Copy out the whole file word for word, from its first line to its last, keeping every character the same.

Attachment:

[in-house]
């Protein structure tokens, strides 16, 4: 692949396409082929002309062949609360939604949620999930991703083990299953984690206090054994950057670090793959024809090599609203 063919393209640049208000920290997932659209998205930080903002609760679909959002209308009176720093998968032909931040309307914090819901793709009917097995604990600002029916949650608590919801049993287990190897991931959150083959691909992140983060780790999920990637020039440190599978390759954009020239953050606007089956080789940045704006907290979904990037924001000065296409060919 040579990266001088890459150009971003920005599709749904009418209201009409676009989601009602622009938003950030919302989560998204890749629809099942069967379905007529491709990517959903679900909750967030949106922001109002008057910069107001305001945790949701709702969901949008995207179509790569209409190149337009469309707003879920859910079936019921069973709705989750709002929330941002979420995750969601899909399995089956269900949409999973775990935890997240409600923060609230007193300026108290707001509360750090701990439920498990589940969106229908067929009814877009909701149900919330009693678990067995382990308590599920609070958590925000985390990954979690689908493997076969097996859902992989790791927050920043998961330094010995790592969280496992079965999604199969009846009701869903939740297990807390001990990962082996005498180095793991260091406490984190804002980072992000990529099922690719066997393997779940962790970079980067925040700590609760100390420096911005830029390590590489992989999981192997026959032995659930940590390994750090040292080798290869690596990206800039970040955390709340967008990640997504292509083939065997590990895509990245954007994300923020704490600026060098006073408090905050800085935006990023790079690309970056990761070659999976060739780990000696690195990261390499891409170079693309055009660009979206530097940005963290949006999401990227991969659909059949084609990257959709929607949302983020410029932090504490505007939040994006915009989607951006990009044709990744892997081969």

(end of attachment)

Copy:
[in-house]
């Protein structure tokens, strides 16, 4: 692949396409082929002309062949609360939604949620999930991703083990299953984690206090054994950057670090793959024809090599609203 063919393209640049208000920290997932659209998205930080903002609760679909959002209308009176720093998968032909931040309307914090819901793709009917097995604990600002029916949650608590919801049993287990190897991931959150083959691909992140983060780790999920990637020039440190599978390759954009020239953050606007089956080789940045704006907290979904990037924001000065296409060919 040579990266001088890459150009971003920005599709749904009418209201009409676009989601009602622009938003950030919302989560998204890749629809099942069967379905007529491709990517959903679900909750967030949106922001109002008057910069107001305001945790949701709702969901949008995207179509790569209409190149337009469309707003879920859910079936019921069973709705989750709002929330941002979420995750969601899909399995089956269900949409999973775990935890997240409600923060609230007193300026108290707001509360750090701990439920498990589940969106229908067929009814877009909701149900919330009693678990067995382990308590599920609070958590925000985390990954979690689908493997076969097996859902992989790791927050920043998961330094010995790592969280496992079965999604199969009846009701869903939740297990807390001990990962082996005498180095793991260091406490984190804002980072992000990529099922690719066997393997779940962790970079980067925040700590609760100390420096911005830029390590590489992989999981192997026959032995659930940590390994750090040292080798290869690596990206800039970040955390709340967008990640997504292509083939065997590990895509990245954007994300923020704490600026060098006073408090905050800085935006990023790079690309970056990761070659999976060739780990000696690195990261390499891409170079693309055009660009979206530097940005963290949006999401990227991969659909059949084609990257959709929607949302983020410029932090504490505007939040994006915009989607951006990009044709990744892997081969």